As shown in Figure 9, with the duct height decreasing, the number of shock reflections increases, resulting in more peaks in pressure distribution on the bottom wall, which is consistent with the above discussions. As the top wall gets closer to the bottom wall, the expansion for the supersonic inflow is larger. The accelerated flow after the expansion fan reattaches the bottom wall and forms a stronger reattachment shock; thus the boundary layer separation on the top wall caused by reattachment shock becomes larger and closer to the recirculation zone, resulting in narrower flow area in the duct. It also shows that the reattachment point is around at ?m and changes slightly when the expansion ratios are 0.15 and 0.3, respectively. But when the expansion ratio comes up to 0.6, the reattachment point is around at ?m, so the reattachment length becomes much shorter, which corresponds to the above profiles of streamwise velocity near the bottom wall shown in Figure 7.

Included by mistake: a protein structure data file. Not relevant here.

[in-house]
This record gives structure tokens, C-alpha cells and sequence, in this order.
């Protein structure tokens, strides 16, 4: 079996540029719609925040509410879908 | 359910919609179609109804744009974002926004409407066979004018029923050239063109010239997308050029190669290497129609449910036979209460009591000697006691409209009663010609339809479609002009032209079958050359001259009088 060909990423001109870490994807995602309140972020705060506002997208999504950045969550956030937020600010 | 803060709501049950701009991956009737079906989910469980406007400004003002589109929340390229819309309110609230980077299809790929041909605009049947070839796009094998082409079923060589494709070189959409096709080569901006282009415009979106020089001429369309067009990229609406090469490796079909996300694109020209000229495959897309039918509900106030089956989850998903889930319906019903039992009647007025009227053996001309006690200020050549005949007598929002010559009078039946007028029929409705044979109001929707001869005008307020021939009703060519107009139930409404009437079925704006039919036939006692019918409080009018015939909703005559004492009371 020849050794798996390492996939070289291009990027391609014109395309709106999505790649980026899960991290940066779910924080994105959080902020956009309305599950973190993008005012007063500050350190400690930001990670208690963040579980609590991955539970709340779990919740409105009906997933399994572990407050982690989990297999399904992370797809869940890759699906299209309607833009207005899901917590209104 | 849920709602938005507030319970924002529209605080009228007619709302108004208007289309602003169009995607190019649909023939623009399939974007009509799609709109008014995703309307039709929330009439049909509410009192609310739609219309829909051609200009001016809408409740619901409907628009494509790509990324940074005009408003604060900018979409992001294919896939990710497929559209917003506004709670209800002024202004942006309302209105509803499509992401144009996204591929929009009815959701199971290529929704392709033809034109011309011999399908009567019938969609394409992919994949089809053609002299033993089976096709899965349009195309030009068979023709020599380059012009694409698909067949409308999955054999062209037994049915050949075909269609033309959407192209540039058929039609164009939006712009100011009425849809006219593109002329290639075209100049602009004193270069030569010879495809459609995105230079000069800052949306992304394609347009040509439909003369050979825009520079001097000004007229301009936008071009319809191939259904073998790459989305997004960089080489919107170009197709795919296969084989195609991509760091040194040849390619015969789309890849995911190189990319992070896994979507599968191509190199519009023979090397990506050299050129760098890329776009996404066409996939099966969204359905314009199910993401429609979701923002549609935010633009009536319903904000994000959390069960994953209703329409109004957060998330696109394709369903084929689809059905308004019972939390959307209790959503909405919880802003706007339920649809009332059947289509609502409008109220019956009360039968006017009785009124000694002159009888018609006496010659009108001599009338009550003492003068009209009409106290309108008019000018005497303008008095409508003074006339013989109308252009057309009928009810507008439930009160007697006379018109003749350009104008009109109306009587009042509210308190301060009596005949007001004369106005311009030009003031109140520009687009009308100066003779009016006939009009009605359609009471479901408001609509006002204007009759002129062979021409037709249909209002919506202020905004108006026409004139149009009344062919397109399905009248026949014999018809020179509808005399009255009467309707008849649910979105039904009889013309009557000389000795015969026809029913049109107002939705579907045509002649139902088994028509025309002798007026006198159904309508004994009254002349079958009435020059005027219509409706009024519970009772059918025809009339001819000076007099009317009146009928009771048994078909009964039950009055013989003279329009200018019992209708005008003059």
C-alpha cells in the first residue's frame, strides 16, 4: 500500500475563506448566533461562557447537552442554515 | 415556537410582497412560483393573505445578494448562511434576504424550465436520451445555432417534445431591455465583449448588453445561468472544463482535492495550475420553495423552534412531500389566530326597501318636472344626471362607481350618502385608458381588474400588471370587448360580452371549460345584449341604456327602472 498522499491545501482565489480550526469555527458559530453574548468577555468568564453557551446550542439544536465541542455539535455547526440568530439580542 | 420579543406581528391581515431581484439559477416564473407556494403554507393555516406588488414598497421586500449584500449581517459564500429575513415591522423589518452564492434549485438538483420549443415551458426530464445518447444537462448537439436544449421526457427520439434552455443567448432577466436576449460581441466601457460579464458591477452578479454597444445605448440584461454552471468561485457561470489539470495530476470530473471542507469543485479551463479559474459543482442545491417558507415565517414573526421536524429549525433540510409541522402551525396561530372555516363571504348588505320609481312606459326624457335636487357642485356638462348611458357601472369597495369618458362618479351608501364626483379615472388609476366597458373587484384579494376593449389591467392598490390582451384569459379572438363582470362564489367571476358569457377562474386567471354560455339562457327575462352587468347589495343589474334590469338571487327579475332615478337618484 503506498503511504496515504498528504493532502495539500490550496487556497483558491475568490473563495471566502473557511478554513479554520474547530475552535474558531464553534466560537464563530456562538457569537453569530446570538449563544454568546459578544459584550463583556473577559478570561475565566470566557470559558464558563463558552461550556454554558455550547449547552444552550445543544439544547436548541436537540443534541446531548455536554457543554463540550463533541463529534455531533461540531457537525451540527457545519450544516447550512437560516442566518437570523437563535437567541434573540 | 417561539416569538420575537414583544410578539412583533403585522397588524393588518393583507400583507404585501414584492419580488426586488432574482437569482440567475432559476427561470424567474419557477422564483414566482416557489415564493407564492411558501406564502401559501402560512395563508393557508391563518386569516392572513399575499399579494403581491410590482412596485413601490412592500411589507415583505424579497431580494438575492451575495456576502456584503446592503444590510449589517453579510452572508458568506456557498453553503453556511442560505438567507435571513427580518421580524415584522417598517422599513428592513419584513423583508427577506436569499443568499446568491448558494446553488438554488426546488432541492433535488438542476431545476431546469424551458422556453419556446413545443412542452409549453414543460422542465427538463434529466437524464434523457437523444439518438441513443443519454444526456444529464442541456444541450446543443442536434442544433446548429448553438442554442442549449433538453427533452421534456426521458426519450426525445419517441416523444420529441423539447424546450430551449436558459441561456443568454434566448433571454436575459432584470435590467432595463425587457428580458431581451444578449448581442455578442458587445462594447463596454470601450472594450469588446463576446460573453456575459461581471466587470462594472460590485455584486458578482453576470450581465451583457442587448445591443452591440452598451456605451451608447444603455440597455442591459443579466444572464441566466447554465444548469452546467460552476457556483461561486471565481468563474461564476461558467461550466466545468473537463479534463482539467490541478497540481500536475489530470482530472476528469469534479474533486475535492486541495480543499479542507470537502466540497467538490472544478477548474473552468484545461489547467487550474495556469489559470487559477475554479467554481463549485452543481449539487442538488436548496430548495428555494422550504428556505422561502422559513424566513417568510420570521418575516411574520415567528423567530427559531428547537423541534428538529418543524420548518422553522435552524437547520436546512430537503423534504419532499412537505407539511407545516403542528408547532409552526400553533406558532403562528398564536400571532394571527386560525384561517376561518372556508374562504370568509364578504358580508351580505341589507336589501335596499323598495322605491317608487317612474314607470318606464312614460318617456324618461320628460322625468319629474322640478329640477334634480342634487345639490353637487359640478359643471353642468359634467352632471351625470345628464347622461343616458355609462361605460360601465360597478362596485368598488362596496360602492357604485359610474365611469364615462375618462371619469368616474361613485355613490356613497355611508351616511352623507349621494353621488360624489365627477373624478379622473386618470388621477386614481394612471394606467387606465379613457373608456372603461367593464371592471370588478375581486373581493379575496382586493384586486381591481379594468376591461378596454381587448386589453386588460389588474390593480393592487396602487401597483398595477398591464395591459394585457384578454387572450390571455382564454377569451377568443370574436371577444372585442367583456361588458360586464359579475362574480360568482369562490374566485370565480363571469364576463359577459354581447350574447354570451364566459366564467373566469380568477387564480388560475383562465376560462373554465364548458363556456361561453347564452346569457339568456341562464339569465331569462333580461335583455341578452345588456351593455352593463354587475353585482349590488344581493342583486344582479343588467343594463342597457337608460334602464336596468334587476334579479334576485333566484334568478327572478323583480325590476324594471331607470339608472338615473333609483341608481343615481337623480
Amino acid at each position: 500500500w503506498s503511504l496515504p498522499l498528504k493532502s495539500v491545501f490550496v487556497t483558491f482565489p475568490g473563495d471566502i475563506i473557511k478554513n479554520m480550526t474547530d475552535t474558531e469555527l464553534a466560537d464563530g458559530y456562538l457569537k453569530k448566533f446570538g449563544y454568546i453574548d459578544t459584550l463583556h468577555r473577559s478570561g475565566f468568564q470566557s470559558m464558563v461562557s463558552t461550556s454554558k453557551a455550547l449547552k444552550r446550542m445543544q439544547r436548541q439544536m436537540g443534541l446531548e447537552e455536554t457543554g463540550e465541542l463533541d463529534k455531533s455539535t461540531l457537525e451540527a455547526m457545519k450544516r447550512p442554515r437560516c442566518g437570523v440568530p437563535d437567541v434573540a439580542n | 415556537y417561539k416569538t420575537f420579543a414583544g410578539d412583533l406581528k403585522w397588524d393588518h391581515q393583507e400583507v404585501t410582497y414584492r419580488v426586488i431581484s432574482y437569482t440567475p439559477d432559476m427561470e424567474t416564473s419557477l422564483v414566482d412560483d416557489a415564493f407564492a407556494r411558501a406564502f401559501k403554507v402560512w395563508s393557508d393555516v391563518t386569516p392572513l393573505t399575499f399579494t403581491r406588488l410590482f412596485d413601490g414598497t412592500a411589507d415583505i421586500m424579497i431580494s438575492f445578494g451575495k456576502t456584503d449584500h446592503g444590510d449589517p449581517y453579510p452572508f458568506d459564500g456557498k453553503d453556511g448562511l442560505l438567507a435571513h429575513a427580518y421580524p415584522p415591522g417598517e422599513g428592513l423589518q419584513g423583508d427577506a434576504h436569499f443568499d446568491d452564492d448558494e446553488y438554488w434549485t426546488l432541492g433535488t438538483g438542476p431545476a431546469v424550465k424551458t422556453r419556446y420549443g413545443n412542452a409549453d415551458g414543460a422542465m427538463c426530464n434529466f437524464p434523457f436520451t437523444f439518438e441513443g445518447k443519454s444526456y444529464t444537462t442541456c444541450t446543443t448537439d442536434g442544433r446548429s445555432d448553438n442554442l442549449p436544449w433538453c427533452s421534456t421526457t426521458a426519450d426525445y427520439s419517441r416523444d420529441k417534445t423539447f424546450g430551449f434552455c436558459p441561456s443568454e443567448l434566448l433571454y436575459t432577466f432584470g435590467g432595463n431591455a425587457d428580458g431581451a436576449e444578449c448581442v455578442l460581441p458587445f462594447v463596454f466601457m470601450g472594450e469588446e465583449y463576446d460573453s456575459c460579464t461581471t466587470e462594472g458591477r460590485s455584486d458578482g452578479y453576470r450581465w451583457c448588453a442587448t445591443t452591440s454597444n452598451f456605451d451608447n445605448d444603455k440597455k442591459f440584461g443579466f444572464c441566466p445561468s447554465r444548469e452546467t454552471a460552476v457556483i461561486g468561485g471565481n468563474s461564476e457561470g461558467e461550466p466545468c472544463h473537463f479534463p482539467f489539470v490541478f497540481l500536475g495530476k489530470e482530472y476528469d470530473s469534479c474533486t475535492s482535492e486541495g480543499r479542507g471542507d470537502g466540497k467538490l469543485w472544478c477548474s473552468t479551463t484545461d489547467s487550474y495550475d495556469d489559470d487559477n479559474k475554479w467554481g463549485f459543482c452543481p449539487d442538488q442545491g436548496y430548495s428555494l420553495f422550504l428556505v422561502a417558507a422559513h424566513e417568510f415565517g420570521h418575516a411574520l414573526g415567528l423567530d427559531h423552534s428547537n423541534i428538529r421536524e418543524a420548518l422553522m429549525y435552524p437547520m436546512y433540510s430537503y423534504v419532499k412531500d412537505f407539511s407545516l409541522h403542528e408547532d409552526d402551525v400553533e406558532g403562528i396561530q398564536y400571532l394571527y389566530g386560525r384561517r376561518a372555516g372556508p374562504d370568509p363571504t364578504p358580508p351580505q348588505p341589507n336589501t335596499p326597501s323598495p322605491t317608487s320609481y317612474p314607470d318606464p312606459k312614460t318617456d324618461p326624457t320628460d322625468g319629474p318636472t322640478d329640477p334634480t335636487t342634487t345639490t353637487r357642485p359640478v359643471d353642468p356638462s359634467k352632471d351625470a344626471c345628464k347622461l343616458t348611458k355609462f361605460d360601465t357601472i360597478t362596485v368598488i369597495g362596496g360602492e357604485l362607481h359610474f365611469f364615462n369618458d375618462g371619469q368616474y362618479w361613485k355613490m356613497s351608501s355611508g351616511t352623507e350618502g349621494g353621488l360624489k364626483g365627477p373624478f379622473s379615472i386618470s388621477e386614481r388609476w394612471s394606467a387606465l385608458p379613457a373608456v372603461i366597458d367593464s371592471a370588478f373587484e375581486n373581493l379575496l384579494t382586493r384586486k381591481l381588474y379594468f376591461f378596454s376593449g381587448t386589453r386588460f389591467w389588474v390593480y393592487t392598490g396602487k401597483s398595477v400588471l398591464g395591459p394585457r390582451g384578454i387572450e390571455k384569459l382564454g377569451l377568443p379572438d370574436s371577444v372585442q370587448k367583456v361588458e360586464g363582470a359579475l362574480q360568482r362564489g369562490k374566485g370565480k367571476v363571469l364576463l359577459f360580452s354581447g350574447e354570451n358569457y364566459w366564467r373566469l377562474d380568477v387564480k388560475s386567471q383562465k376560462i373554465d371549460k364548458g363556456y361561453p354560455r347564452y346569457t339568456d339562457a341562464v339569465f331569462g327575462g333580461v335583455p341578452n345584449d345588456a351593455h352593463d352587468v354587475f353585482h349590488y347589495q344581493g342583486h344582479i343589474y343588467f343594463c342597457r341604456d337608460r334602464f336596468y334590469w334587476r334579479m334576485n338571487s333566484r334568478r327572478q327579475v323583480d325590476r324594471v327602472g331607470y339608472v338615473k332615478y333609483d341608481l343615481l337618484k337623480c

4. Conclusions

Numerical simulations are carried out for supersonic flows over backward-facing step using RANS and LES methods. The predicted results are in good agreement with the experimental data. The two RANS models, namely, and models, have little difference in this work, and the Smagorinsky model shows better comparison with the experimental data. Effects of different inflow Mach numbers and expansion ratios on the reattachment length are investigated. It is found that the reattachment length becomes shorter when the inflow Mach number increases. However, this feature for higher values of Mach number is not obvious. The effects of duct height on flow patterns turn to be stronger when the expansion ratio is high, resulting in the decrease of the reattachment length. For small expansion ratios, the duct height has little influence on the reattachment length.